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The NOAA Gerry E. Studds Stellwagen Bank National Marine Sanctuary today released the first image of historic shipwrecks, the schooners James A. Palmer and Louise B. Crary. The two vessels were bringing coal to Boston when they collided and sank together 100 years ago this week. The side scan sonar image clearly shows the hulls of the two large sailing vessels still locked at their bows. The wrecks are off the Massachusetts coast located within the boundaries of the sanctuary managed by the Commerce Department’s National Oceanic and Atmospheric Administration (NOAA).
According to the Crary captain's testimony as reported by the Boston Globe and Herald immediately following the accident, poor seamanship on the part of the Crary's first mate, who was at the helm, led to the unfortunate collision during the clear evening of December 17, 1902. The bow of the Crary plowed into the port side of the Palmer, leaving both vessels fatally damaged. Reports show that the vessels disappeared from view quickly, with some crew unable to abandon the ships before they sank.
Out of the 21 crew members from both schooners, only 15 made it into one of the Palmer's lifeboats. Among the lifeboat group, four died from exposure and one committed suicide by jumping overboard. Lack of communications prevented rescuers from learning of the crash, and the lifeboat drifted for four days until a fishing boat spotted it off Cape Cod.
The Palmer was the largest four-masted schooner ever built (274.5 ft.) while the Crary was a similarly sized five-masted vessel (267 ft). Both vessels were colliers (coal carriers), which plied regular routes between the coal-producing region in the mid-Atlantic and the energy-dependent northeast. In 1902, a record December cold snap and a series of coastal storms created a serious energy crisis in the Boston area. The Palmer, based out of Portland, Maine, and the Crary out of New York City were two of a fleet of vessels that were bringing coal to the beleaguered city.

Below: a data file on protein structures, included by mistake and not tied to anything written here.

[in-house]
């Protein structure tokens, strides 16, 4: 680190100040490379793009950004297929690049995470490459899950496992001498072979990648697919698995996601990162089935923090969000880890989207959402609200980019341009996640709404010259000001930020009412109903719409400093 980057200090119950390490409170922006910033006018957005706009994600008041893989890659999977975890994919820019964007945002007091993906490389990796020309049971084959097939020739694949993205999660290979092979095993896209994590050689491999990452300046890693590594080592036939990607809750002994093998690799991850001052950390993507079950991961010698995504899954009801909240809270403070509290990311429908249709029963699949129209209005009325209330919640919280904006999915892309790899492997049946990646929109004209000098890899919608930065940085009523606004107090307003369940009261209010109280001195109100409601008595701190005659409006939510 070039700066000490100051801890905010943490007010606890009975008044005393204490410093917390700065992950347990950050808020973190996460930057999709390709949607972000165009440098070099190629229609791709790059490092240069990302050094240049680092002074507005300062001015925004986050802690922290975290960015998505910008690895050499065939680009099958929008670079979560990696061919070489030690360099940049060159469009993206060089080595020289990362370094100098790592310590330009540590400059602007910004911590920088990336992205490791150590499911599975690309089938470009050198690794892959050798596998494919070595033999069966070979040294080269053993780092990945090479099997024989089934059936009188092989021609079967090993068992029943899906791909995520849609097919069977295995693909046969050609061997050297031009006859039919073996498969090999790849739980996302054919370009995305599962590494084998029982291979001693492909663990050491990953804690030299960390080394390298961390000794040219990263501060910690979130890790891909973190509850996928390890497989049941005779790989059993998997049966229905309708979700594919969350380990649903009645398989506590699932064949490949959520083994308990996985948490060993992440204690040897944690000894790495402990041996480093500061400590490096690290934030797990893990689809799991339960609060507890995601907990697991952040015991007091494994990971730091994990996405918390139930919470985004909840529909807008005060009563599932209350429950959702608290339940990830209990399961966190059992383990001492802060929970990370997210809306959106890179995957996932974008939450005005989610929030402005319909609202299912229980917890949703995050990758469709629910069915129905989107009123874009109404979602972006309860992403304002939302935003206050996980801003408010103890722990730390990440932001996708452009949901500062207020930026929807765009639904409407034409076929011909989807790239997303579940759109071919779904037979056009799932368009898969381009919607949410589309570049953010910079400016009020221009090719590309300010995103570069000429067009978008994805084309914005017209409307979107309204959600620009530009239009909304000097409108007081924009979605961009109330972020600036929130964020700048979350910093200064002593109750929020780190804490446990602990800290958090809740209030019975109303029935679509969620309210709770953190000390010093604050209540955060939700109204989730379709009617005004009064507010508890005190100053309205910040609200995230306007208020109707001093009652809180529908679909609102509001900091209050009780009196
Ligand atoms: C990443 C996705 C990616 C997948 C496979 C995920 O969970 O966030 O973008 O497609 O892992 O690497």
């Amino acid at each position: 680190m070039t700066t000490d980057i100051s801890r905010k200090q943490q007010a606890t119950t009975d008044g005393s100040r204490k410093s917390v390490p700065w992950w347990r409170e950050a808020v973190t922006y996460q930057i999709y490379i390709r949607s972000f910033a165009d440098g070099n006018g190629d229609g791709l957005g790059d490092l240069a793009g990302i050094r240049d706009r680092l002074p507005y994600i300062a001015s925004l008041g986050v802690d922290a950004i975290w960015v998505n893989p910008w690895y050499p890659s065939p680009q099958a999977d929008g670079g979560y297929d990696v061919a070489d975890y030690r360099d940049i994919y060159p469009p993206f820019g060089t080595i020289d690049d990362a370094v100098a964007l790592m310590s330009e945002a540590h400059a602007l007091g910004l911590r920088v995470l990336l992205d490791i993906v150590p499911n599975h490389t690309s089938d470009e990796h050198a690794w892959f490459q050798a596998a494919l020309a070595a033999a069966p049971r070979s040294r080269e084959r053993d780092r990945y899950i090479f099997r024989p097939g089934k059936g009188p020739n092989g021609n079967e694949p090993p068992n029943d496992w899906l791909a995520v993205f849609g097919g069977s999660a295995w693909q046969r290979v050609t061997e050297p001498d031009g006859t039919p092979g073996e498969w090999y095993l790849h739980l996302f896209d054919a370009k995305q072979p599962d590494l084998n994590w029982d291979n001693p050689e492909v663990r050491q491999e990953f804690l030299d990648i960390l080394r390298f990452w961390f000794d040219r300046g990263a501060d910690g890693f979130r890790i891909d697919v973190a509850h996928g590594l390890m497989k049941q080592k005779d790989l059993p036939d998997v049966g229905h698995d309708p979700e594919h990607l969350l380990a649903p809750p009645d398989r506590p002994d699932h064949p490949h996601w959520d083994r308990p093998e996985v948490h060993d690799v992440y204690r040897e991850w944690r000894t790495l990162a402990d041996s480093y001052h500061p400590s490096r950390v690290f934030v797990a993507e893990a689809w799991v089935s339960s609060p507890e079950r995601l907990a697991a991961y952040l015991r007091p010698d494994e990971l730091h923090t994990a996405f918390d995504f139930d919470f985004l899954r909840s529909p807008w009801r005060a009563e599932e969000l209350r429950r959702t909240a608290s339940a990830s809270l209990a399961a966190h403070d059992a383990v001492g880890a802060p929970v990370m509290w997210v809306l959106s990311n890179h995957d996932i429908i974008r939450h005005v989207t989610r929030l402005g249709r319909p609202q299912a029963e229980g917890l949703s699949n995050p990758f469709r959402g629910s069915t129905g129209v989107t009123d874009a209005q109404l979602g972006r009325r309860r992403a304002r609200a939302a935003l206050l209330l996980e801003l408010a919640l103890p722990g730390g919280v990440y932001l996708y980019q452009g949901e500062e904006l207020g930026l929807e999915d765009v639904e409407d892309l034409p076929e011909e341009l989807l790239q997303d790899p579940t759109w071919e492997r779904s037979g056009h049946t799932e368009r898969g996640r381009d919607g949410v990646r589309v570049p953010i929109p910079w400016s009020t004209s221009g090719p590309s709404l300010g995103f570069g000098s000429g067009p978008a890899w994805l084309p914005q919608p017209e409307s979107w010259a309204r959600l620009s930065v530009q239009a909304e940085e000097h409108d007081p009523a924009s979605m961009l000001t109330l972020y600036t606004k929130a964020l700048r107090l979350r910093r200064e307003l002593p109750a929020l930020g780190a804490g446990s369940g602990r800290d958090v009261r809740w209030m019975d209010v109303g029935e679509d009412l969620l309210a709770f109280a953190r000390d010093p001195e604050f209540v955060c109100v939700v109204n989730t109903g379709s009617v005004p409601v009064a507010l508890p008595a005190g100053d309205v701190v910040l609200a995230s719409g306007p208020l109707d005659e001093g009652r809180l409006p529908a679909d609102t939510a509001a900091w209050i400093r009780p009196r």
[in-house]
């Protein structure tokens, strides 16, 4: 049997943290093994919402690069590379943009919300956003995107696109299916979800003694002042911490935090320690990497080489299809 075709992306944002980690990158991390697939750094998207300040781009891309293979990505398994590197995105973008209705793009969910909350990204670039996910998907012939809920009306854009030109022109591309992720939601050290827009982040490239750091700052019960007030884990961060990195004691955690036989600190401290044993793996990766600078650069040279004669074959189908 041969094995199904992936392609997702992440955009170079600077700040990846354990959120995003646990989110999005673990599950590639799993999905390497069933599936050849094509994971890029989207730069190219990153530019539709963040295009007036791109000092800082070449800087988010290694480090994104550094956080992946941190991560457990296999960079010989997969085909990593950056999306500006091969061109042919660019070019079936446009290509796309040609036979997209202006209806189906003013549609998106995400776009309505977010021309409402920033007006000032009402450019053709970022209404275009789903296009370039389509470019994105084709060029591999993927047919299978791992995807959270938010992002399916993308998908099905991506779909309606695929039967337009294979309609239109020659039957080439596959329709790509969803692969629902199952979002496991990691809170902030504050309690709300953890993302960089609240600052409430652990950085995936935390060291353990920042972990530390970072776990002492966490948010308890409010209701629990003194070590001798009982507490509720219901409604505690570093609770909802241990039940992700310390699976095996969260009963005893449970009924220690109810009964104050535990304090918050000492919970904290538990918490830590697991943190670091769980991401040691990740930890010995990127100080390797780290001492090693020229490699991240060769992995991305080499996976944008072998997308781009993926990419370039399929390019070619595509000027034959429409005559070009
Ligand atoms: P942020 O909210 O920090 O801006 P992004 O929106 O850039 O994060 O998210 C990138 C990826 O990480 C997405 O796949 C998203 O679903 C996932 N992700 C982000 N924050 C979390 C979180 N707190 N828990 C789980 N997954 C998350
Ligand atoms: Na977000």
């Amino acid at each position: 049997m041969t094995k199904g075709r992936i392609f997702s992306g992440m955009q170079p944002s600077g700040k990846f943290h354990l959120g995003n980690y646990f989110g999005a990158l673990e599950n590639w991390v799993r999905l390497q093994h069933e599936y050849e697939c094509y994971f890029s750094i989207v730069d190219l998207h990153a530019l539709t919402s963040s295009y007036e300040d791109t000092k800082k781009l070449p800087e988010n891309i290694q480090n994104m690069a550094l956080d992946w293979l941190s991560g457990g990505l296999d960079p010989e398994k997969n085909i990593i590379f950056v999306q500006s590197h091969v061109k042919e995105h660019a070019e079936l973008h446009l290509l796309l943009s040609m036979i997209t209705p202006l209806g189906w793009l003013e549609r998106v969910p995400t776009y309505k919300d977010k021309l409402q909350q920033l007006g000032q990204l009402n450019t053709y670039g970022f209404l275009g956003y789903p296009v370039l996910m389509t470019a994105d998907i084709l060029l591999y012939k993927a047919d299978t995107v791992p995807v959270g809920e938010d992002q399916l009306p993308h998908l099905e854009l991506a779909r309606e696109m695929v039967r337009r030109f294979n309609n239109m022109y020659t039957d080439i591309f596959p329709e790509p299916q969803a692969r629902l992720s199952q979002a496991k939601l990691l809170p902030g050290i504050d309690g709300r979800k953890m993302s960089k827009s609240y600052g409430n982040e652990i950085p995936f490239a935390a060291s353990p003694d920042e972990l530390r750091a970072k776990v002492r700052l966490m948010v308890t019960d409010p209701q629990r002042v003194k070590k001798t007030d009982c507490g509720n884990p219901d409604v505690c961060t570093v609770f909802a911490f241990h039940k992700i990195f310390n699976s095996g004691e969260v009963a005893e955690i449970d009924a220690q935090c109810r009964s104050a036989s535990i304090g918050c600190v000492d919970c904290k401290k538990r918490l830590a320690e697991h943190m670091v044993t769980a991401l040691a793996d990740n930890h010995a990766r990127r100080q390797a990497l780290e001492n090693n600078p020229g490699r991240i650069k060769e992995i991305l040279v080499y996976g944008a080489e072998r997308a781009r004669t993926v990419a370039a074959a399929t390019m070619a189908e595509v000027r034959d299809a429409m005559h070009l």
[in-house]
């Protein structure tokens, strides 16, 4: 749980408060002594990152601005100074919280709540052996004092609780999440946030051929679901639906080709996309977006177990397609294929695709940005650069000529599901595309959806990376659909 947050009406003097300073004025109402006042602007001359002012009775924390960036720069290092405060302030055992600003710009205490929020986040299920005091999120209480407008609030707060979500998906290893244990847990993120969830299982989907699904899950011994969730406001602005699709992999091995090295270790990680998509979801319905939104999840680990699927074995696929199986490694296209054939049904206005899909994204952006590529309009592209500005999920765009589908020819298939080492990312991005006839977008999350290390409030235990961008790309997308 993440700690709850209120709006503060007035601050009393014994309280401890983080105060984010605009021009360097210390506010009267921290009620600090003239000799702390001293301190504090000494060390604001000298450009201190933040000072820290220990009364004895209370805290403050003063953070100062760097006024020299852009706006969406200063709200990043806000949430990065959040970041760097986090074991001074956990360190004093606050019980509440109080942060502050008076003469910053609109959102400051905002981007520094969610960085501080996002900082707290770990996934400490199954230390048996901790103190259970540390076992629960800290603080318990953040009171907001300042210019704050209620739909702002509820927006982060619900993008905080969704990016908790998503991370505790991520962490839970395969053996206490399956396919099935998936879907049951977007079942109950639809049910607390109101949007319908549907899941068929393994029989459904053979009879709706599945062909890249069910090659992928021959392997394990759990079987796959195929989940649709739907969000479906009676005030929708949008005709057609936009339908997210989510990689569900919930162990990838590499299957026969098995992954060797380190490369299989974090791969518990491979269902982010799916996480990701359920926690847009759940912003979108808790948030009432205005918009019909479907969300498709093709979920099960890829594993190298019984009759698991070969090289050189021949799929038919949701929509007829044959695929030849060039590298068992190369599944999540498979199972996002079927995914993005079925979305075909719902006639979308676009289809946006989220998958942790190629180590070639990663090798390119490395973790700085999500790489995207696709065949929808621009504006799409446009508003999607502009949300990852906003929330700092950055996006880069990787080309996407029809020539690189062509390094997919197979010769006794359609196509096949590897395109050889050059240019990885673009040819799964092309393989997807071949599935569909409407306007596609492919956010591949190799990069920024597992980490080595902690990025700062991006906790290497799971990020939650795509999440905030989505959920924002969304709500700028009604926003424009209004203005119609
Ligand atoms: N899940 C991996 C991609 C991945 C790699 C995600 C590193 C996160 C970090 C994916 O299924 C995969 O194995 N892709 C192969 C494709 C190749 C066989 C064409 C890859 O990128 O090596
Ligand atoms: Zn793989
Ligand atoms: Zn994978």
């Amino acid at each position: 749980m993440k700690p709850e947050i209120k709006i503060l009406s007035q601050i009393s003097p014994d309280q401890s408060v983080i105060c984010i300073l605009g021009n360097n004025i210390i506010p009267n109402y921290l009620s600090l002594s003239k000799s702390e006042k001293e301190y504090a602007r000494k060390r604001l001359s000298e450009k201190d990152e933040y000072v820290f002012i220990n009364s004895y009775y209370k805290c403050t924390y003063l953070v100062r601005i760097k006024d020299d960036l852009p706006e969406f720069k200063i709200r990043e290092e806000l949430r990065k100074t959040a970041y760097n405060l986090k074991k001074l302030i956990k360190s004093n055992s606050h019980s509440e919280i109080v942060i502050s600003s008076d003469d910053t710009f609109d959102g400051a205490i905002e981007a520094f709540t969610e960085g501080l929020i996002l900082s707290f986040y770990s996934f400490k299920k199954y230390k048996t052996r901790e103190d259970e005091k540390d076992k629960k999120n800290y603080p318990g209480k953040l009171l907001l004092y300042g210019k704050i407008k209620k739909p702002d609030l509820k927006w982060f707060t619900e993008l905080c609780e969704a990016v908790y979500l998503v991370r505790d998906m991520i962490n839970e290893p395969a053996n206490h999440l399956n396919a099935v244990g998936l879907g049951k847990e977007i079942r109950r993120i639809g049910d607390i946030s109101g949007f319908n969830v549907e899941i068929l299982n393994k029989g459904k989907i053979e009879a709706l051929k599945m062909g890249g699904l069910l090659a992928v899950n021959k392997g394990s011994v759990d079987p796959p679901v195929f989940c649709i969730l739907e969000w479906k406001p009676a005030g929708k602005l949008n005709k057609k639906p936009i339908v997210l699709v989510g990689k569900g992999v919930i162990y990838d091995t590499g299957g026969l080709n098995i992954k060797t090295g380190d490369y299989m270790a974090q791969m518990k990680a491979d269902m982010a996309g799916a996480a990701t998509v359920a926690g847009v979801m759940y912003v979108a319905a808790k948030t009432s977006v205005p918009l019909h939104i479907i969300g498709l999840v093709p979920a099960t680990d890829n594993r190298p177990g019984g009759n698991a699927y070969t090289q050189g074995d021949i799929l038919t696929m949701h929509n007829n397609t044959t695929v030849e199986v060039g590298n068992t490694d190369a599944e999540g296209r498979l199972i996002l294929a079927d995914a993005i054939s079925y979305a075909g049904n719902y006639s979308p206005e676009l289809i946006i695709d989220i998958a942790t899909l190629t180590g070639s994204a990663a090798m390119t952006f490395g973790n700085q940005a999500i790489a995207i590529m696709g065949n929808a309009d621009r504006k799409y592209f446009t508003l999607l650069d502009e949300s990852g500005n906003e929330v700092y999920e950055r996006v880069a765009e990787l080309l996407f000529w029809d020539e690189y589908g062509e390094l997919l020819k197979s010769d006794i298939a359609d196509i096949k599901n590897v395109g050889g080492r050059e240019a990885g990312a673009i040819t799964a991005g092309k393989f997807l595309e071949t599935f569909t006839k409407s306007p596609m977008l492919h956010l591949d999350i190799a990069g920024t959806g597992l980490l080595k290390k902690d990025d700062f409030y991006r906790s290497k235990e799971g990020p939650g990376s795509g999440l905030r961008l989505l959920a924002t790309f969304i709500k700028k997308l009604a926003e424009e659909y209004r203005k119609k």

The Palmer-Crary shipwrecks were originally located by John Fish and Arnold Carr of American Underwater Search and Survey (AUSS) over 15 years ago in their search for the steamship Portland, however good images were not available at that time. As with the Portland wreck, the AUSS team generously provided the wreck coordinates to the NOAA Stellwagen Bank National Marine Sanctuary. A series of summer and fall research cruises were used to image both wreck sites.
The location of the wrecks within the sanctuary's boundaries provides protection unavailable in other federal and international waters off Massachusetts. Sanctuary regulations prohibit moving, removing or injuring, or any attempt to move, remove or injure any submerged cultural or historical resources, including artifacts and pieces from shipwrecks. Anyone violating this regulation is subject to civil penalties.
Congress designated the Gerry E. Studds Stellwagen Bank National Marine Sanctuary in 1992 as "an area of special national significance." Virtually the size of the state of Rhode Island, the sanctuary stretches between Cape Ann and Cape Cod in federal waters off of Massachusetts. The sanctuary is renowned as a major feeding area for marine mammals, particularly humpback whales, and supports an ecosystem of diverse wildlife. For more information and images of the shipwrecks, please contact Anne Smrcina at the Gerry E. Studds Stellwagen Bank National Marine Sanctuary.
The NOAA National Marine Sanctuary Program (NMSP) seeks to increase the public awareness of America’s maritime heritage by conducting scientific research, monitoring, exploration, and educational programs. Today, 13 national marine sanctuaries encompass more than 18,000 square miles of America’s ocean and Great Lakes natural and cultural resources. In addition, the NMSP is conducting a sanctuary designation process to incorporate the Northwestern Hawaiian Islands Coral Reef Ecosystem Reserve into the national sanctuary system.
NOAAs National Ocean Service (NOAA Ocean Service) manages the National Marine Sanctuary Program and is dedicated to exploring, understanding, conserving and restoring the nation’s coasts and oceans. NOAA Ocean Service balances environmental protection with economic prosperity in fulfilling its mission of promoting safe navigation, supporting coastal communities, sustaining coastal habitats and mitigating coastal hazards.
NOAA is dedicated to enhancing economic security and national safety through the prediction and research of weather and climate-related events and providing environmental stewardship of our nation’s coastal and marine resources.
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